• Written by  Inter Press Service
  • Published in In the News
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Calls for the Return of Capital Punishment in South Africa

JOHANNESBURG, Jun 7 (IPS) - Frustrated with what they see as increasing lawlessness in South Africa, leaders from political parties such as the Freedom Front Plus, the Christian Democratic Party and the Pro-Death Penalty Party are united in one cause: that capital punishment needs to be reinstated.

Still, those who worked hard to abolish the death penalty 11 years ago say they will push with equal force to maintain the ban. They point to a decrease in the country's murder rate over the past five years, and say South Africa's brutal apartheid history shows that too often, innocent people can be hanged by the state.

South Africa abolished the death penalty in 1995, a year after the demise of apartheid. But Pieter Uys, spokesman of the Pretoria-based Freedom Front Plus, told IPS it was a mistake to scrap the law.

"There are 18,000 murders a year in South Africa. That means there are 18,000 killers walking around with too few police looking for them," Uys said. "These criminals don't respect any form of life at all. The only solution is to bring back the death penalty. All the other solutions have failed."

The problem is particularly acute for white farmers, his party's voter base, Uys said. "In the last five years we've had 4,126 attacks on farms; 562 (white) farmers were killed...South Africa is the only place in the world where such murders happen."

Frustration combined with a perceived inaction by officialdom has led the Freedom Front Plus to call for a return to executions, he added.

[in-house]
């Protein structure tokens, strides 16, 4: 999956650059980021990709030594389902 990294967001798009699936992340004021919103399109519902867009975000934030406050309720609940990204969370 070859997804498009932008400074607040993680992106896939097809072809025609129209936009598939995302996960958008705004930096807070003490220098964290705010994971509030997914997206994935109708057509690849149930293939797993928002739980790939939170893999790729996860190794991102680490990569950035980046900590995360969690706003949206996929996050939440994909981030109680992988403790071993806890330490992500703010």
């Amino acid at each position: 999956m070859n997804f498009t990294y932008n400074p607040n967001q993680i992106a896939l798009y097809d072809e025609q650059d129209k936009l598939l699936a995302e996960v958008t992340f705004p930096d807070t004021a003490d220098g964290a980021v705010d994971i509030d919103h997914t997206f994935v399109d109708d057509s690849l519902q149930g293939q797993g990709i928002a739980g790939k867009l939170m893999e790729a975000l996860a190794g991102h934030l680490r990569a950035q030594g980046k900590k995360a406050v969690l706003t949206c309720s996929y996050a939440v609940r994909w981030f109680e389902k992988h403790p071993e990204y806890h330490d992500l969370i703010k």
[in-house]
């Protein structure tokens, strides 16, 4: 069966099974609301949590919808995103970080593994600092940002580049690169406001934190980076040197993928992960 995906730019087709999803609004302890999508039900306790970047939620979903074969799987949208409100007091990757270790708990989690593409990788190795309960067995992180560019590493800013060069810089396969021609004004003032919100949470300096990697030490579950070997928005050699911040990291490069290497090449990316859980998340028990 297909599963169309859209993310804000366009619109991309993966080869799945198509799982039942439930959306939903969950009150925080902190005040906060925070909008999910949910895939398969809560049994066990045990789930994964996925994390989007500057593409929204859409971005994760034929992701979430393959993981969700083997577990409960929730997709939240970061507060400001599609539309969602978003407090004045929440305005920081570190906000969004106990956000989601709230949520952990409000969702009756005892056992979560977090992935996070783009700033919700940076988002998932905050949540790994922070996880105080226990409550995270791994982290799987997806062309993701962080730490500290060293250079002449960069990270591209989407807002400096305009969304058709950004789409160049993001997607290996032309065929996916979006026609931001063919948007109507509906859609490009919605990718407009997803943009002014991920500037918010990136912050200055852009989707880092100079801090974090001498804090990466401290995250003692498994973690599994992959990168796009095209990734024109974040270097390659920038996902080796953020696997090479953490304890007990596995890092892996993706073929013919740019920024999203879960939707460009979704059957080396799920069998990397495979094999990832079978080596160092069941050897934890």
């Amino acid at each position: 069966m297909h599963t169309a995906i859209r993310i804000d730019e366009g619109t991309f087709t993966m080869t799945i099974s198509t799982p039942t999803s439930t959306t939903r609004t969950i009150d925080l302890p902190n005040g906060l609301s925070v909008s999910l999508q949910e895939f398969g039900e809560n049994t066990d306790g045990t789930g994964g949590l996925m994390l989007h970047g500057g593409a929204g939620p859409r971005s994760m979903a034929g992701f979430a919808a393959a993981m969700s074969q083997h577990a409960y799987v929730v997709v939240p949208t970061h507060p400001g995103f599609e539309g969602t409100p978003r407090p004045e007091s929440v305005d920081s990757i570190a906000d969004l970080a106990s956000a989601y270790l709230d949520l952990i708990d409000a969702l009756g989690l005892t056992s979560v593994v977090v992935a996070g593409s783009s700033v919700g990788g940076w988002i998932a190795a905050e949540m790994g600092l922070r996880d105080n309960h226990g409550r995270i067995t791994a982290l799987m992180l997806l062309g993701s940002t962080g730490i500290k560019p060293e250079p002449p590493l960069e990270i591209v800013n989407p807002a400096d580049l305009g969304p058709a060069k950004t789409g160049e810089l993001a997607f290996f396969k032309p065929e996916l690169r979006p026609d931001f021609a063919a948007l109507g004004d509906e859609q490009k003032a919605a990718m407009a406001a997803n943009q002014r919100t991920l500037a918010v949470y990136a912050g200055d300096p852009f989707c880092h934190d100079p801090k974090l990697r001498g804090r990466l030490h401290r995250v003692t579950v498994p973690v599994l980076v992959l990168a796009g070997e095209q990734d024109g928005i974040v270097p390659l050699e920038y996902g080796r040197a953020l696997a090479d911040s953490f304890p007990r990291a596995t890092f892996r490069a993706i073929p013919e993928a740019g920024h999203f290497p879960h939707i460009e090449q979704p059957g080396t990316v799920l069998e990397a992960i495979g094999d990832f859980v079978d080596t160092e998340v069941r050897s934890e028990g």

"It's horrible. People don't know what to do anymore. People have demonstrated, they have written petitions and highlighted their plight in the media without any results," he said.

With cases of violent crime continually splashed on the front pages of newspapers, Uys's party is not the only one to call for the death penalty.

"It shouldn't be seen as retribution. It is to ensure the safety of society," said Theunas Botha, the national leader of the Christian Democratic Party.

Botha's party has campaigned for the return of capital punishment for years, so far with little result. The government will not allow a referendum on the death penalty, he said, because authorities fear it will be approved.

"If you are to have a referendum today, you will find that the overwhelming majority will support the reinstatement of the death penalty," Botha noted.

Moreover, Botha said his party believed that the threat of death can deter crime: "I lived in Britain from 1960 to 1970 when the death penalty was there. There was less crime. Since they took away the death penalty, you hear (about) all sorts of crimes, including murders. The police also didn't use to carry guns. Now they carry guns."

Botha could not provide statistics to back claims that capital punishment has deterred crime in Britain and South Africa. In fact, studies have failed to prove that capital punishment discourages crime, according to Amnesty International.

South Africa's overall crime rate is comparable to that of other developing countries, Interpol statistics indicate. The nation does, however, suffer from one of the highest per capita rates of violent crime in the world.